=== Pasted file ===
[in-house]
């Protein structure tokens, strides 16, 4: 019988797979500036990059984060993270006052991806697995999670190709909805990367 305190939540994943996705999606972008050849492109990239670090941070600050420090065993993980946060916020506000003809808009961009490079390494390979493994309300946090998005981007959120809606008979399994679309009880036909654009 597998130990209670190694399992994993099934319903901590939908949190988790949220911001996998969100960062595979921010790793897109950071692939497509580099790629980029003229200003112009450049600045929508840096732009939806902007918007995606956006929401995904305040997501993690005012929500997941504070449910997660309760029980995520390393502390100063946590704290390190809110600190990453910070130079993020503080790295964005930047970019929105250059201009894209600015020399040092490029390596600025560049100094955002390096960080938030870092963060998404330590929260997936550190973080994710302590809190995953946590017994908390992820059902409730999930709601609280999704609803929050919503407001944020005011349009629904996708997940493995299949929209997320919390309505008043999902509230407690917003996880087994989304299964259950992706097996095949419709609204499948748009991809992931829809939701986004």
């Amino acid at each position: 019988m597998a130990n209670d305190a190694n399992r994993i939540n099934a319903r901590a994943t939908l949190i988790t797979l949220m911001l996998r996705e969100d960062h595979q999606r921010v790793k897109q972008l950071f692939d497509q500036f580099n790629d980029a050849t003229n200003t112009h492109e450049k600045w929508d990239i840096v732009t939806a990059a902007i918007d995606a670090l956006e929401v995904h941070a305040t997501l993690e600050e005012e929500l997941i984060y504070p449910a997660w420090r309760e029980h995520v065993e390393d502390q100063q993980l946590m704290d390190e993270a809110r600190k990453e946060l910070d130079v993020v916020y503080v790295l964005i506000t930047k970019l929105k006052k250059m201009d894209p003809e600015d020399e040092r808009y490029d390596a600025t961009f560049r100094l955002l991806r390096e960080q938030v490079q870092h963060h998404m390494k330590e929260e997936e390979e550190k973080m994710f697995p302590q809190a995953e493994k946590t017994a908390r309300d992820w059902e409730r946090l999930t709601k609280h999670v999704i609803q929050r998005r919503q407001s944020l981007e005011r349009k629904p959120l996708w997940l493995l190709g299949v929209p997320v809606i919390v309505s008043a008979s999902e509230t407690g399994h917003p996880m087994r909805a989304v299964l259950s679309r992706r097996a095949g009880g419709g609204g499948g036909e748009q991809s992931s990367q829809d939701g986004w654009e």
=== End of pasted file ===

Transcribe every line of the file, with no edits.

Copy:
[in-house]
């Protein structure tokens, strides 16, 4: 019988797979500036990059984060993270006052991806697995999670190709909805990367 305190939540994943996705999606972008050849492109990239670090941070600050420090065993993980946060916020506000003809808009961009490079390494390979493994309300946090998005981007959120809606008979399994679309009880036909654009 597998130990209670190694399992994993099934319903901590939908949190988790949220911001996998969100960062595979921010790793897109950071692939497509580099790629980029003229200003112009450049600045929508840096732009939806902007918007995606956006929401995904305040997501993690005012929500997941504070449910997660309760029980995520390393502390100063946590704290390190809110600190990453910070130079993020503080790295964005930047970019929105250059201009894209600015020399040092490029390596600025560049100094955002390096960080938030870092963060998404330590929260997936550190973080994710302590809190995953946590017994908390992820059902409730999930709601609280999704609803929050919503407001944020005011349009629904996708997940493995299949929209997320919390309505008043999902509230407690917003996880087994989304299964259950992706097996095949419709609204499948748009991809992931829809939701986004």
């Amino acid at each position: 019988m597998a130990n209670d305190a190694n399992r994993i939540n099934a319903r901590a994943t939908l949190i988790t797979l949220m911001l996998r996705e969100d960062h595979q999606r921010v790793k897109q972008l950071f692939d497509q500036f580099n790629d980029a050849t003229n200003t112009h492109e450049k600045w929508d990239i840096v732009t939806a990059a902007i918007d995606a670090l956006e929401v995904h941070a305040t997501l993690e600050e005012e929500l997941i984060y504070p449910a997660w420090r309760e029980h995520v065993e390393d502390q100063q993980l946590m704290d390190e993270a809110r600190k990453e946060l910070d130079v993020v916020y503080v790295l964005i506000t930047k970019l929105k006052k250059m201009d894209p003809e600015d020399e040092r808009y490029d390596a600025t961009f560049r100094l955002l991806r390096e960080q938030v490079q870092h963060h998404m390494k330590e929260e997936e390979e550190k973080m994710f697995p302590q809190a995953e493994k946590t017994a908390r309300d992820w059902e409730r946090l999930t709601k609280h999670v999704i609803q929050r998005r919503q407001s944020l981007e005011r349009k629904p959120l996708w997940l493995l190709g299949v929209p997320v809606i919390v309505s008043a008979s999902e509230t407690g399994h917003p996880m087994r909805a989304v299964l259950s679309r992706r097996a095949g009880g419709g609204g499948g036909e748009q991809s992931s990367q829809d939701g986004w654009e």